Quakers, Nobles, Roundheads, Canadians, rogues, zealots, infidels, enthusiasts, and felons, a general
prosperity had created individual self-reliance, and self-reliance had engendered the desire of
self-government. Each colony contained a separate vitality within itself. They commenced under a variety of
systems; more or less practicable, more or less liberal, and more or less dependent on the parent state. But the
spirit of adventure, the disaffection, and the disappointed ambition which had so rapidly recruited their
population, gave a general bias to their political feelings which no arbitrary authority could restrain, and no
institutions counteract. They were less intolerant and morose, but at the same time, also, less industrious and
moral than their Puritan neighbors. Like them, however, they resented all interference from England as far as
they dared, and constantly strove for the acquisition or retention of popular rights.
The British colonists, left at first, in a great measure, to themselves, settled on the most fertile lands, built their
towns upon the most convenient harbors, directed their industry to the most profitable commerce, raised the
most valuable productions. The trading spirit of the mother country became almost a passion when transferred
to the New World. Enterprise and industry were stimulated to incredible activity by brilliant success and
ample reward. As wealth and the means of subsistence increased, so multiplied the population. Early
marriages were universal; a numerous family was the riches of the parent. Thousands of immigrants, also,
from year to year swelled the living flood that poured over the wilderness. In a century and a half the
inhabitants of British America exceeded nearly twenty-fold the people of New France. The relative superiority
of the first over the last was even greater in wealth and resources than in population. The merchant navy of the
English colonies was already larger than that of many European nations, and known in almost every port in
The French colonies were founded and fostered by the state, with the real object of extending the dominion,
increasing the power, and illustrating the glory of France. The ostensible object of settlement, at least that
holding the most prominent place in all Acts and Charters, was to extend the true religion, and to minister to
the glory of God. From the earliest time the ecclesiastical establishments of Canada were formed on a scale
suited to these professed views. Not only was ample provision made for the spiritual wants of the European
population, but the labors of many earnest and devoted men were directed to the enlightenment of the heathen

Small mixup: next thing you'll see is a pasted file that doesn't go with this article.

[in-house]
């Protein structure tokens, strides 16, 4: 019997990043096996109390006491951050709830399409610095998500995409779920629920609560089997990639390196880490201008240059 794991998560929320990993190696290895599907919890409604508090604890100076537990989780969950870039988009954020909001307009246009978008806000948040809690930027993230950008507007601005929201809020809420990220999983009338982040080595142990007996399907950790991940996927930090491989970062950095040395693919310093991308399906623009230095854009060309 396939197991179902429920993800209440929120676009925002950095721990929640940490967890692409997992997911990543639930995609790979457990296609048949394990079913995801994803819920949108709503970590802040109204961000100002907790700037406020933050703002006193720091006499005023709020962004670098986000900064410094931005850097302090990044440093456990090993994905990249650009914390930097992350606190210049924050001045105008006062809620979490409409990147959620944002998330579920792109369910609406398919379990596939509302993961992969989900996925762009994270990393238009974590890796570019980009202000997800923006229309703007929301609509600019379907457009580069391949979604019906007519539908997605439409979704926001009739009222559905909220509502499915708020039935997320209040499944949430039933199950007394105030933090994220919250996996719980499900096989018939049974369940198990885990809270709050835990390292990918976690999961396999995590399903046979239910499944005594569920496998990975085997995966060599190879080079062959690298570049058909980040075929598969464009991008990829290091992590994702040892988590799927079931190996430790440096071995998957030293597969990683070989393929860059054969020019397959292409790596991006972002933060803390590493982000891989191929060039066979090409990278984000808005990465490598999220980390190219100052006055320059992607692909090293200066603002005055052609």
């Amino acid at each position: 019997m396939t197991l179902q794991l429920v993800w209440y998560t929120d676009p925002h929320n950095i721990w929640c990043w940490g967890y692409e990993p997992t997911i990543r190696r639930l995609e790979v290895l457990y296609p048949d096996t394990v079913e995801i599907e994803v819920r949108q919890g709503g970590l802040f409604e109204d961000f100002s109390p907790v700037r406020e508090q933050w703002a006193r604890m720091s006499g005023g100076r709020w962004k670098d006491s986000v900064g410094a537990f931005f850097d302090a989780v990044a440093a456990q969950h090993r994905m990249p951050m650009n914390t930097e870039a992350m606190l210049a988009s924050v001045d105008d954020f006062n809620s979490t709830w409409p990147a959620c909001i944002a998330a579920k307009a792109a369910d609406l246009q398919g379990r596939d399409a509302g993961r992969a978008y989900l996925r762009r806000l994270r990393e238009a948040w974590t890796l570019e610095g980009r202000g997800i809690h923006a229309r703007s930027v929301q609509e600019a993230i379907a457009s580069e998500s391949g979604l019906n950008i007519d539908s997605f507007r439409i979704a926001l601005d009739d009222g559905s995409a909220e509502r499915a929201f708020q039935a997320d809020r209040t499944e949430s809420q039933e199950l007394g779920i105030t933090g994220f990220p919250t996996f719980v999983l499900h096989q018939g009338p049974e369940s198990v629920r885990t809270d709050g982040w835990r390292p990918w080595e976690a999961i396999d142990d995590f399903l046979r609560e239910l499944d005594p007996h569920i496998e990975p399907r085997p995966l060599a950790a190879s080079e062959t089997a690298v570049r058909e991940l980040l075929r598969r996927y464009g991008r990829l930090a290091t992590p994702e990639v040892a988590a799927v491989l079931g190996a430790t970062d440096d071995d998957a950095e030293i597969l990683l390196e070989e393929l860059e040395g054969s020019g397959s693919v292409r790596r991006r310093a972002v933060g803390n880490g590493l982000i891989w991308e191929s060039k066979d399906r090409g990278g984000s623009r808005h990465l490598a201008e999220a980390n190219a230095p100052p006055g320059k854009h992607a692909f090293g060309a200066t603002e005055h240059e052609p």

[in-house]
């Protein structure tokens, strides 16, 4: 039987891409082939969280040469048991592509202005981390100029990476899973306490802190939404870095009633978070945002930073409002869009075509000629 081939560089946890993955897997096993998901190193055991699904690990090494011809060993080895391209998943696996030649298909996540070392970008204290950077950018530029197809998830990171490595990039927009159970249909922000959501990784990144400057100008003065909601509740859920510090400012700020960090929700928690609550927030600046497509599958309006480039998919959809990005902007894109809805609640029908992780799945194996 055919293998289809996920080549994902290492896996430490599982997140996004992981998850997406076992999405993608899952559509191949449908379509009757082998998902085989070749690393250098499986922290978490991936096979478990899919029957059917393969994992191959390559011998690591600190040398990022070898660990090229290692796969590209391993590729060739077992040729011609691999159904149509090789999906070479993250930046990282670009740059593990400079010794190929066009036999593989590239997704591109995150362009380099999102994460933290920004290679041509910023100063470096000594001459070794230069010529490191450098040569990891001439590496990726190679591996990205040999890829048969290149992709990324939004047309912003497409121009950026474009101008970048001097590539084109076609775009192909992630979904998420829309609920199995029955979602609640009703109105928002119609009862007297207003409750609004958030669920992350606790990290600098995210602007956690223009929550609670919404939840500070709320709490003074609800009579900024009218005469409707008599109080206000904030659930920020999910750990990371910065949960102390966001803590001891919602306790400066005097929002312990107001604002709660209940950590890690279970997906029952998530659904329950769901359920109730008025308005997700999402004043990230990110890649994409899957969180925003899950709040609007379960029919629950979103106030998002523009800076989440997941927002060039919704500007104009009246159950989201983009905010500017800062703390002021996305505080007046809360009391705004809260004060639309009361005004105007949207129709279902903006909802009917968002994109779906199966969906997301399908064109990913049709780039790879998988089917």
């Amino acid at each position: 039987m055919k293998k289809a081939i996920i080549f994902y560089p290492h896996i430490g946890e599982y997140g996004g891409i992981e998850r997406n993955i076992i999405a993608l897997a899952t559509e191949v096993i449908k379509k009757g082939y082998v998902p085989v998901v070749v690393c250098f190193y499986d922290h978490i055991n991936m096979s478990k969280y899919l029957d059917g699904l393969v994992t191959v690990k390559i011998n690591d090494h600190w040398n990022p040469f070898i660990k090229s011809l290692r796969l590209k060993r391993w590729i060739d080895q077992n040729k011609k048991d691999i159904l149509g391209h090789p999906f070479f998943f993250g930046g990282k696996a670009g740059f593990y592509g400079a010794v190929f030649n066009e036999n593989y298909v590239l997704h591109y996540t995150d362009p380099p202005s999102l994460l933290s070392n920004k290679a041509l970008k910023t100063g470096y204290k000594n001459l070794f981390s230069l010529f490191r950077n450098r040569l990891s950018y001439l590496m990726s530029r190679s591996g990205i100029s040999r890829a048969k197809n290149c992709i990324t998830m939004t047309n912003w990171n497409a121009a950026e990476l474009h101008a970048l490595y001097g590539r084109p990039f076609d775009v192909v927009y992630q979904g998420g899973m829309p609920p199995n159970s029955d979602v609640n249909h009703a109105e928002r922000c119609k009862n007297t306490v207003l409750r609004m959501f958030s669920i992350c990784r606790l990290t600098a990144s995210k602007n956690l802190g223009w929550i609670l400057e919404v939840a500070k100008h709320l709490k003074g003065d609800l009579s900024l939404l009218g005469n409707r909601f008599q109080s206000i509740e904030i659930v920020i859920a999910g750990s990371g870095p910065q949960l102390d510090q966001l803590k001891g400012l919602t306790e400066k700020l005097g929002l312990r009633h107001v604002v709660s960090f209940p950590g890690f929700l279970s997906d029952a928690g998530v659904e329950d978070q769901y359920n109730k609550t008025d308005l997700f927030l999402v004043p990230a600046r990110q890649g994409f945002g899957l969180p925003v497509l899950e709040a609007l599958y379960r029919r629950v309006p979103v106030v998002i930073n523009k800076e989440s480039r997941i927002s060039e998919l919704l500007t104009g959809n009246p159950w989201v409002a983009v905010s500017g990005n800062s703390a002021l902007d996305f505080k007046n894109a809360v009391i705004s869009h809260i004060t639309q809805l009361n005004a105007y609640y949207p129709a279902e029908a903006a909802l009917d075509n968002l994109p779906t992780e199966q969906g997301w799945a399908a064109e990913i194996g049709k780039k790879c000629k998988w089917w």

Indians. At first the Church and the civil government leaned upon each other for mutual support and
assistance, but after a time, when neither of these powers found themselves troubled with popular opposition,
their union grew less intimate; their interests differed, jealousies ensued, and finally they became antagonistic
orders in the community. The mass of the people, more devout than intelligent, sympathized with the
priesthood; this sympathy did not, however, interfere with unqualified submission to the government.
The Canadians were trained to implicit obedience to their rulers, spiritual and temporal: these rulers ventured
not to imperil their absolute authority by educating their vassals. It is true there were a few seminaries and
schools under the zealous administration of the Jesuits; but even that instruction was unattainable by the
general population; those who walked in the moonlight which such reflected rays afforded, were not likely to
become troublesome as sectarians or politicians. Much credit for sincerity can not be given to those who
professed to promote the education of the people, when no printing-press was ever permitted in Canada during
the government of France.
Canada, unprovoked by Dissent, was altogether free from the stain of religious persecution: hopelessly
fettered in the chains of metropolitan power, she was also undisturbed by political agitation. But this calm was
more the stillness of stagnation than the tranquillity of content. Without a press, without any semblance of
popular representation, there hardly remained other alternatives than tame submission or open mutiny. By
hereditary habit and superstition the Canadians were trained to the first, and by weakness and want of energy
they were incapacitated for the last.
Although the original charter of New England asserted the king's supremacy in matters of religion, a full
understanding existed that on this head ample latitude should be allowed; ample latitude was accordingly
taken. She set up a system of faith of her own, and enforced conformity. But the same spirit that had excited
the colonists to dissent from the Church of England, and to sacrifice home and friends in the cause, soon
raised up among them a host of dissenters from their own stern and peculiar creed. Their clergy had sacrificed
much for conscience' sake, and were generally "faithful, watchful, painful, serving their flock daily with
prayers and tears," some among them, also, men of high European repute. They had often, however, the
mortification of seeing their congregations crowding to hear the ravings of any knave or enthusiast who
broached a new doctrine. Most of these mischievous fanatics were given the advantage of that interest and
sympathy which a cruel and unnecessary persecution invariably excites. All this time freedom of individual
judgment was the watch-word of the persecutors. There is no doubt that strong measures were necessary to
curb the furious and profane absurdities of many of the seceders, who were the very outcasts of religion. On
considering the criminal laws of the time, it would also appear that not a few of the outcasts of society, also,
had found their way to New England. The code of Massachusetts contained the description of the most
extraordinary collection of crimes that ever defaced a statute-book, and the various punishments allotted to
In one grand point the pre-eminent merit of the Puritans must be acknowledged: they strove earnestly and
conscientiously for what they held to be the truth. For this they endured with unshaken constancy, and
persecuted with unremitting zeal.